There are a few ways to do it, but this should be the easiest to follow for all users.

Hit the Windows key, then type “disk cleanup”, and select the drive where Windows is installed (usually C:).
look for “Previous Windows installations”.  If it is not there click on “Clean up system files” & follow the prompts
You can also check other entries to free up more disk space if you wish.
Hit “ok” once you have checked all entries to start.
Confirm “are you sure you want to permanently delete these files”.
Windows will remove files and frees up the disk space in the process.
Close the dialog box to return to windows.

The latest version update to Windows 10  comes with an automatic clean up option that you may wish to activate. Windows 10 will usually delete previous versions of Windows 10 ten days after installation of the update. This gives you more than a week to determine whether the new version is stable and functional before the old version gets deleted.  The main advantage of this method is that it is automated. Set it once, and you never have to worry about cleaning up disk space manually again. The downside is that the previous installation files are deleted after exactly ten days. This means that you only have ten days to test the new version, and also that disk space won’t be freed up earlier.

Clearing the update cache in Windows is easy, but probably not as straightforward as it should be in some cases. Although we can use the Disk Cleanup Utility, it may not clear the update cache completely, so if you are going to use the manual method, you may also need to stop the Windows update service before clearing the update cache. To do that, search for “Services” in the Start menu and open it. If you are using your system as a standard user, then open it as an administrator using the right-click menu.  Once you have done a cache clean it also makes sense to a defrag of your drive if you are using an IDE or SATA based system as opposed to an SSD in a more modern or updated PC or laptop.

 

How to use SFC Scannow

SFC /scannow is a super-useful command you can use in any Windows version since Windows 2000. When the SFC (System File Checker) command is used with the /scannow switch, the tool will scan all of the important Windows files on your computer and replace them as necessary.

Missing and corrupt operating system files (like many DLL files) are arguably the biggest cause of major Windows issues. Considering that, plus the fact that SFC /scannnow is completely automatic and very easy to use, the tool should usually be one of your first troubleshooting steps.

try to doing a file repair.

Start > run > type in “sfc /scannow” without the quotes. WIndows will usually ask you to pop in the installation disc.  It will repair all the dll files, and finish on it’s own.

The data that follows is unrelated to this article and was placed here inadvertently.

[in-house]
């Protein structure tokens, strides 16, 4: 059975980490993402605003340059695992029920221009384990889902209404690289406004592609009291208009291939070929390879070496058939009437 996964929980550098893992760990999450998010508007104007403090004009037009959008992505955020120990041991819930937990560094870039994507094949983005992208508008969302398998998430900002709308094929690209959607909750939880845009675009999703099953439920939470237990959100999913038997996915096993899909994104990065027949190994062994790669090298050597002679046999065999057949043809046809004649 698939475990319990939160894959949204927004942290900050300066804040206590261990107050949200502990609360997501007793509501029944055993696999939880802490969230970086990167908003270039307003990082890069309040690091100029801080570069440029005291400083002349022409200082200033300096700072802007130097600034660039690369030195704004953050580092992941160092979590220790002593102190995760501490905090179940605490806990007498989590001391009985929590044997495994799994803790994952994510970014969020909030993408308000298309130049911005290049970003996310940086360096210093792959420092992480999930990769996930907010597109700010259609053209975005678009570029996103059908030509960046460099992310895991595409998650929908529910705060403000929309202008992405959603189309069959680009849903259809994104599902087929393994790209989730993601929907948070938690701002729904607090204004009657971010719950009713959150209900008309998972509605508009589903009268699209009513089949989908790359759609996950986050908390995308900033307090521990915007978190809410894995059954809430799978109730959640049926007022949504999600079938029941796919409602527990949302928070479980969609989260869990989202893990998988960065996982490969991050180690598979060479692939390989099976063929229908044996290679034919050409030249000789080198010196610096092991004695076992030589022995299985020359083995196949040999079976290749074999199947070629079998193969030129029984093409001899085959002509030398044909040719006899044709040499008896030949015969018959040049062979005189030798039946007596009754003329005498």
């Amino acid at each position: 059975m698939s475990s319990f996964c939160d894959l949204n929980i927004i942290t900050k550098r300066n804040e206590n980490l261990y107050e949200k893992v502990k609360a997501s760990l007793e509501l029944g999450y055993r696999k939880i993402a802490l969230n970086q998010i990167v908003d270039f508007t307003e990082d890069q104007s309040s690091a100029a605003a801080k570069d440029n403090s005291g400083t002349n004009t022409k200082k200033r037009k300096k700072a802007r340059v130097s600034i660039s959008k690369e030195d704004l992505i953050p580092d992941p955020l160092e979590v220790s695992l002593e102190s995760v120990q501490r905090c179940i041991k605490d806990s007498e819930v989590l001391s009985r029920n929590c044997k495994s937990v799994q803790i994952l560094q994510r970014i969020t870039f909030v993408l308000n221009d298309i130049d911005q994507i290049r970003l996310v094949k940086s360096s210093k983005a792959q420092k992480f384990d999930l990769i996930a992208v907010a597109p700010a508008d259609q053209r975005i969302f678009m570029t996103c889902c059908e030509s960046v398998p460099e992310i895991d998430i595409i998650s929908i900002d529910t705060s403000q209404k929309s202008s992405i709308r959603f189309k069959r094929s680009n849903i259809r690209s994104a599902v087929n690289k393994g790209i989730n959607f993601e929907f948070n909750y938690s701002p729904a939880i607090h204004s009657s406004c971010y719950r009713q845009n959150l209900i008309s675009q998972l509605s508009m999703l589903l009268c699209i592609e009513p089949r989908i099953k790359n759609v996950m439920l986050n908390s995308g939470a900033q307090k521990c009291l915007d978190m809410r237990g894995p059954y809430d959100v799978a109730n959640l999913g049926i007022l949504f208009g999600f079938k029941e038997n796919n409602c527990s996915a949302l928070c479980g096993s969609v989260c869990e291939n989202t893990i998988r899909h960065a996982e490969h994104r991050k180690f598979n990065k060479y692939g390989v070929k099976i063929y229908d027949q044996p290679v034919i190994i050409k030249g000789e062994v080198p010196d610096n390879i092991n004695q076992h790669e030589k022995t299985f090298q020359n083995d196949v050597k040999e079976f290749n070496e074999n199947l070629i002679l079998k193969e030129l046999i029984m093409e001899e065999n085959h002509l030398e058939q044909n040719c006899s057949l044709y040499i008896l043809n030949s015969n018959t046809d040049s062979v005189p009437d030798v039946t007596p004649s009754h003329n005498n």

How:

Open Command Prompt as an administrator, often referred to as an “elevated” Command Prompt.

Important: For the sfc /scannow command to work properly, it must be executed from an elevated Command Prompt window in Windows 8, Windows 7 and Windows Vista. This is not required in previous versions of Windows.

Once Command Prompt is open, type the following command and then press Enter.

sfc /scannow
Note: There’s a space between sfc and /scannow.

Important: If you’re trying to use System File Checker from the Command Prompt available from Advanced Startup Options or System Recovery Options, see Tip #1 at the bottom of the page for some changes in how you execute sfc /scannow.

System File Checker will now verify the integrity of every protected operating system file on your computer.

Note: In some situations, especially in Windows XP and Windows 2000, you may also need access to your original Windows installation CD or DVD.

Restart your computer if sfc /scannow did actually repair any files.

Note: System File Checker may or may not prompt you to restart but even if it doesn’t, you should restart anyway.

Repeat whatever process caused your original problem to see if sfc /scannow corrected the issue.

Tips:

When running sfc /scannow from outside of Windows, like from the Command Prompt available when you boot from your Windows disc or flash drive, or from your System Repair Disc or Recovery Drive, you’ll have to tell the sfc command exactly where Windows exists, as in this example:

sfc /scannow /offbootdir=d:\ /offwindir=d:\windows
The /offbootdir= option specifies the drive letter, while the /offwindir= option specifies the Windows path, again including the drive letter.

Note: Depending on how your computer is setup, the Command Prompt, when used from outside of Windows, doesn’t always assign drive letters in the same way that you see them from inside Windows. In other words, Windows might be at C:\Windows when you’re using it, but D:\Windows from the Command Prompt in System Recovery Options.

In most installations of Windows 8 and Windows 7, C: usually becomes D: and in Windows Vista, C: is usually still C:. To check for sure, look for the drive with the Users folder on it – that will be the drive Windows is installed on, unless you have multiple installations of Windows on multiple drives.